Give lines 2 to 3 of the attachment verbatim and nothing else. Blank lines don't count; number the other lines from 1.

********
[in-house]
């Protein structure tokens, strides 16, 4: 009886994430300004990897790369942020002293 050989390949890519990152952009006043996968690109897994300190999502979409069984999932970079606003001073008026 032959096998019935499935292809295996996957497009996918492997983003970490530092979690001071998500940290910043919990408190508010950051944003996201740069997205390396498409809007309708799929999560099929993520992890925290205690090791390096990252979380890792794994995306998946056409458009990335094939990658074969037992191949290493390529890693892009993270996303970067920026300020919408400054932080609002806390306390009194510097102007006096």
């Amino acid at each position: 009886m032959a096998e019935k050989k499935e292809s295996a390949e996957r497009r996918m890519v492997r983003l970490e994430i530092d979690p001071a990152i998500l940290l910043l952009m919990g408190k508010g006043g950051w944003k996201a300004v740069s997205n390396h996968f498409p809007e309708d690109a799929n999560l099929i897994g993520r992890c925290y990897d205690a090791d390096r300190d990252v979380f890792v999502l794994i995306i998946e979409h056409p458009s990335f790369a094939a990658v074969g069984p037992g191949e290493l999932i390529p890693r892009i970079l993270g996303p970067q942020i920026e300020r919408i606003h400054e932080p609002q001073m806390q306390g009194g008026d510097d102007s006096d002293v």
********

């Protein structure tokens, strides 16, 4: 009886994430300004990897790369942020002293 050989390949890519990152952009006043996968690109897994300190999502979409069984999932970079606003001073008026 032959096998019935499935292809295996996957497009996918492997983003970490530092979690001071998500940290910043919990408190508010950051944003996201740069997205390396498409809007309708799929999560099929993520992890925290205690090791390096990252979380890792794994995306998946056409458009990335094939990658074969037992191949290493390529890693892009993270996303970067920026300020919408400054932080609002806390306390009194510097102007006096």
């Amino acid at each position: 009886m032959a096998e019935k050989k499935e292809s295996a390949e996957r497009r996918m890519v492997r983003l970490e994430i530092d979690p001071a990152i998500l940290l910043l952009m919990g408190k508010g006043g950051w944003k996201a300004v740069s997205n390396h996968f498409p809007e309708d690109a799929n999560l099929i897994g993520r992890c925290y990897d205690a090791d390096r300190d990252v979380f890792v999502l794994i995306i998946e979409h056409p458009s990335f790369a094939a990658v074969g069984p037992g191949e290493l999932i390529p890693r892009i970079l993270g996303p970067q942020i920026e300020r919408i606003h400054e932080p609002q001073m806390q306390g009194g008026d510097d102007s006096d002293v």